No more marginalia
Also, Bobby Hull sucked and you should remember that he sucked
I was going to write about Bobby Hull, because I had a story I was going to share about the time my dad met him in the 70s. But then I remembered what a piece of shit he was and decided to change direction.
Yesterday was National Girls and Women in Sports Day, and the start of Black History Month. It goes without saying that we observe these times in order to put the spotlight on marginalized and underrepresented groups of people in our society even though having these designated periods of time to reflect, in and of itself, is underrepresentation. People like Hull — and the structures that protected him from criticism of his really bad takes, or even criminal prosecution for multiple domestic abuse incidents — are part of the reason why “special” days and months are needed.
Here at Oddball, we love a good underdog story. We fervently support Canada's only baseball and basketball clubs as they sit among U.S.-based leagues. But in some ways, women’s sports as a whole are the ultimate underdog, existing in a landscape that is rigged against their favour.
Whenever I came across people who would cheer for an entire sport, rather than picking a particular side, I used to think their fandom was soft or that they didn’t care enough about it — they might as well have said they’re cheering for all of sportsball. But as my fandom of women’s football continues to grow, and even though I have a preferred club that I support, ultimately I want the whole thing to flourish and grow. (And I’m certain that Dave feels similarly about the WNBA.)
Not to bring up Hull again, but I think about the emergence of rival leagues like the WHA, which tried to establish itself in new locations. I don’t know that they aimed to overtake the NHL, but they definitely brought something different to the table. I see elements of this in women’s sports — not so much as a rival to men's leagues, but in that they offer a different fan experience at the current point of their evolution. Smaller venues mean a more intimate live setting, a refreshing contrast to the constant stream of advertising and loud music that you get from a visit to any game in the Big 4 leagues. Athletes in the women's leagues typically give more thoughtful and insightful answers in interviews, they are more open about the social causes they care about, their personalities are more accessible and less guarded than their male counterparts. I don't think it will always be this way as leagues like WNBA and NWSL continue to gain more mainstream exposure, but I'm hopeful it will retain some of the little things that make them special, even in the face of increased corporatization.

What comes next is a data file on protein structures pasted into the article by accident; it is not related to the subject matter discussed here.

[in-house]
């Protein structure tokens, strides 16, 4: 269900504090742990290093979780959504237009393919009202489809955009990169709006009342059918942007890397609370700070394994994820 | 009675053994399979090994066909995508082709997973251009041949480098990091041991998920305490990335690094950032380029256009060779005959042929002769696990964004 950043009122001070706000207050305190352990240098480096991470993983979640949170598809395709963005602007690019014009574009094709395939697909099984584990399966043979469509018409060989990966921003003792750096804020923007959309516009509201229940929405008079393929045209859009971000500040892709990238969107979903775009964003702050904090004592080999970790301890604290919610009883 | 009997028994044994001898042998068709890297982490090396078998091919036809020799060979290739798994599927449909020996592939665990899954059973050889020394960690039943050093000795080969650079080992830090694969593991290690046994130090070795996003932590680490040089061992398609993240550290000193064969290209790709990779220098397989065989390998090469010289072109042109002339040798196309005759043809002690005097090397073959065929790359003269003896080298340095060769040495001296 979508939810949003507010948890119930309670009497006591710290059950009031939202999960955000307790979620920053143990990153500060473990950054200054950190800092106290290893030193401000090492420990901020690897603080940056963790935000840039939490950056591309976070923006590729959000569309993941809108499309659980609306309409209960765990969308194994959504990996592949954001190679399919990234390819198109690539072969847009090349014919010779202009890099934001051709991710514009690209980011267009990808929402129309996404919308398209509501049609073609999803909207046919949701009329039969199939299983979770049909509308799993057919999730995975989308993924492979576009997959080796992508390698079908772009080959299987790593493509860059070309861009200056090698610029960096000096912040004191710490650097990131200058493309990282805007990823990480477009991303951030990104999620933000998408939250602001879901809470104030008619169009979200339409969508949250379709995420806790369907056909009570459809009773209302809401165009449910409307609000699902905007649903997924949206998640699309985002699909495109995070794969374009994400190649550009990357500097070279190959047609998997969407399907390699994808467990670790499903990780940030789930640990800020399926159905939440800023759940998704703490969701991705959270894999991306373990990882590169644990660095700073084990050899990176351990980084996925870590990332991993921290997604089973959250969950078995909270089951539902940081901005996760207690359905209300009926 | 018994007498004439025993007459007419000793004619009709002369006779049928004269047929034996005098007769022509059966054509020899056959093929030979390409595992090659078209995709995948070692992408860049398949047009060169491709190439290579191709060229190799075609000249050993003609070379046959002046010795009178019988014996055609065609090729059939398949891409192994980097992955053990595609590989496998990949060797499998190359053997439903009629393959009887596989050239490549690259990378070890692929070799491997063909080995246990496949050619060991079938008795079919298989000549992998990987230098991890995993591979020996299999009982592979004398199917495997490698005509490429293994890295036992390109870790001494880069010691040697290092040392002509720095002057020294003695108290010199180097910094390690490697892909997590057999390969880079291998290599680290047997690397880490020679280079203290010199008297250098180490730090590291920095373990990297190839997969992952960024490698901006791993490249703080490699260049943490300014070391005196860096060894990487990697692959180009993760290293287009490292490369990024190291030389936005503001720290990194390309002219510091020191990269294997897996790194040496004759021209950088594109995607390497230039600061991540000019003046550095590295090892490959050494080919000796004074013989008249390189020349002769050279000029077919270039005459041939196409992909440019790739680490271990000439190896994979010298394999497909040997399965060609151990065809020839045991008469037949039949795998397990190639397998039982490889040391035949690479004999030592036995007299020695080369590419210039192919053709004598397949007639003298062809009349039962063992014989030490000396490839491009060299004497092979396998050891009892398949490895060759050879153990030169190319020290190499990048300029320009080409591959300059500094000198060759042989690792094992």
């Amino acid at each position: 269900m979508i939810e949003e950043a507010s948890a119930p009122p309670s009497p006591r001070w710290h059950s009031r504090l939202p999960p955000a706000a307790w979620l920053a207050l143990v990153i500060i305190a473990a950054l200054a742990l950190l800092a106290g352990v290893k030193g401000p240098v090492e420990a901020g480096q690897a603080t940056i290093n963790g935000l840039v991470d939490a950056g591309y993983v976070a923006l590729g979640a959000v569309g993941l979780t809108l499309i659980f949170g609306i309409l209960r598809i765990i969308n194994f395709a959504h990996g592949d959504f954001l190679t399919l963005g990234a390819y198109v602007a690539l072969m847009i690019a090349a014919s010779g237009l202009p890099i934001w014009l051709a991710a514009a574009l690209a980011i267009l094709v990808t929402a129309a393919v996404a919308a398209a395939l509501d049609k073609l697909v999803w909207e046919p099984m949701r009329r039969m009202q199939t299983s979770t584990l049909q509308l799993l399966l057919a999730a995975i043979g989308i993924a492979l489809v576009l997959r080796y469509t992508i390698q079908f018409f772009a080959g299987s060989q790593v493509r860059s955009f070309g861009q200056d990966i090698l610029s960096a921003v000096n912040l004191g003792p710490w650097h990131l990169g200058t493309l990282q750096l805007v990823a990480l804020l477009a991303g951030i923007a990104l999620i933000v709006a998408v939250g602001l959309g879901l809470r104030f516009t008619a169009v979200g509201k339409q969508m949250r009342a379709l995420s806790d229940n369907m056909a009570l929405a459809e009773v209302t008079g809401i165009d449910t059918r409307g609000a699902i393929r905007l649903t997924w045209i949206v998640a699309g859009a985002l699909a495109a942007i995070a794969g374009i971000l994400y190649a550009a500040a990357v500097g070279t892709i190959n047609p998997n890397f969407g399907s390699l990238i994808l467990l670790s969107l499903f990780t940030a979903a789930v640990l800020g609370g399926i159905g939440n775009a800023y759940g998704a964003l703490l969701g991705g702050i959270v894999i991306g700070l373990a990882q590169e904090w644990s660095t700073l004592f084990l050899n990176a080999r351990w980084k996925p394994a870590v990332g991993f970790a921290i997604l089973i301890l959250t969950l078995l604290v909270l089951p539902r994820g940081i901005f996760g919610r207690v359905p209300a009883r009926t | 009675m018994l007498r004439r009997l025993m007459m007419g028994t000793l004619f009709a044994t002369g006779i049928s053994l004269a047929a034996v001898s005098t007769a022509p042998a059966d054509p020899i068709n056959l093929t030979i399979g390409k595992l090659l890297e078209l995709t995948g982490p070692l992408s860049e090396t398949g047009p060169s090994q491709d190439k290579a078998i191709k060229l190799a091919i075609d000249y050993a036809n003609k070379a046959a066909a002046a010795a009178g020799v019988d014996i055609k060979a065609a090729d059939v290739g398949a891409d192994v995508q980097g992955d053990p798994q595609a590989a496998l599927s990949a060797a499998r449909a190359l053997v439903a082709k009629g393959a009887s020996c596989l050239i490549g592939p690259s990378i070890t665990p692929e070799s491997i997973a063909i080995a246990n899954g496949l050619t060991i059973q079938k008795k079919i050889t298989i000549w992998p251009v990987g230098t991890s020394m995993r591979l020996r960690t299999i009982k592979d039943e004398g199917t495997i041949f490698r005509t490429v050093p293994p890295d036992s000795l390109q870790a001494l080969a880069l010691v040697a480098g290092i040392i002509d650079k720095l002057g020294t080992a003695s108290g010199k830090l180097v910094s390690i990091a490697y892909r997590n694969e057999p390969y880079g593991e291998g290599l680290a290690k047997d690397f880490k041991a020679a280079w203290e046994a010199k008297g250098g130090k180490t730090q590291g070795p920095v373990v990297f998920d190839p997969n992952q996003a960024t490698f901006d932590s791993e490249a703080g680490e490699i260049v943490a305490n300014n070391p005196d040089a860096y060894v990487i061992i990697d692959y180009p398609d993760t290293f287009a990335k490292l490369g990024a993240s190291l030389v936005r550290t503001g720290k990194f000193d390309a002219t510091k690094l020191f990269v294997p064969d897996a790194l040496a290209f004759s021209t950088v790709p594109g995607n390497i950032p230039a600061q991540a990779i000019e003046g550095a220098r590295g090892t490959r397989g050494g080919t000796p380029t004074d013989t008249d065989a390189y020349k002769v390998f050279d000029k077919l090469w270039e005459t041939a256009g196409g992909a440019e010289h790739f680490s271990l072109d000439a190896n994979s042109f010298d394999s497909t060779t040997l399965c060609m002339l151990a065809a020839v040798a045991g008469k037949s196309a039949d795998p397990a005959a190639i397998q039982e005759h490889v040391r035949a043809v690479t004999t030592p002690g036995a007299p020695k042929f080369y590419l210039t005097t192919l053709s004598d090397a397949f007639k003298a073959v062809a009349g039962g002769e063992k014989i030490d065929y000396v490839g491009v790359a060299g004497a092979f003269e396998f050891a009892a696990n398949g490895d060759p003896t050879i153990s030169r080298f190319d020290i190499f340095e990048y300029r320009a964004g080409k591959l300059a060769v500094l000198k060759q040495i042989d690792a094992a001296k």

If you haven't hopped on already, I would encourage you to get in on the ground floor, but let's face it, we're already somewhere far up the tower and most of us don't know it. Either way, the elevator is going up.
Bobby Hull was a trash human off the ice. To mark his passing, this week’s questions will focus on terrible things athletes have said while understanding there was a high likelihood those things would be heard or read by other humans.
The now-retired pitcher best known for saying a series of racist, homophobic, and xenophobic things about New Yorkers in an interview with Jeff Pearlman played for four teams over the course of his career. Name them.
What two former NBA players argued that Breonna Taylor’s killing by the Louisville Police shouldn’t be mentioned in the same breath as the killings of George Floyd and Ahmaud Arbery?
What former NFL player and current talking head was put on blast for tweeting “I don’t care if the QB has a damn injury it’s the NFC Championship he better start throwing left fu**ing handed then we don’t have time for boo boos!” in regards to San Francisco quarterback Brock Purdy’s injury, later revealed to be a UCL tear?
What former NHL player tarnished his erstwhile stellar reputation by repeatedly using the N-word to refer to an OHL player he was coaching in a conversation with two of the player’s teammates?
Answers from last week’s issue
The top three base stealers of the last 25 years have one former club in common (though none them ever played together). What is the squadron in question?
The top three base stealers — Juan Pierre, José Reyes, and Ichiro — all played for the Marlins at some point their careers, though never at the same time.
In the past 25 NFL drafts, all first overall picks have been defensive ends or quarterbacks — except two, who are offensive tackles. Both players have made the Pro Bowl multiple times, and played their college football in the same state. Name either of them.
Jake Long (2008, drafted from Michigan) and Eric Fisher (2013, Central Michigan) are the droids we’re looking for.
Over the past 25 NHL seasons, the two forwards with the most ice time accumulated were teammates for over 12 seasons (non-continuously). For what club did they play together?
The San Jose Sharks are the team. Patrick Marleau and Joe Thornton are the players.
The NBA player who has accumulated the most personal fouls over the past 25 seasons is also the player who has played the most NBA regular season games in that timespan. Who is he?
The artist formerly known as Air Canada, Vince Carter, retired with 3,995 personal fouls.
RIP 1963 American League Rookie of the Year and White Sox legend Gary Peters.
Many thanks to Kristi Toliver for being named her name and to you for being named your name, unless your name is Josh Sills, for obvious reasons.
Until next week, be the Ezequiel Carrera you wish to see in the world.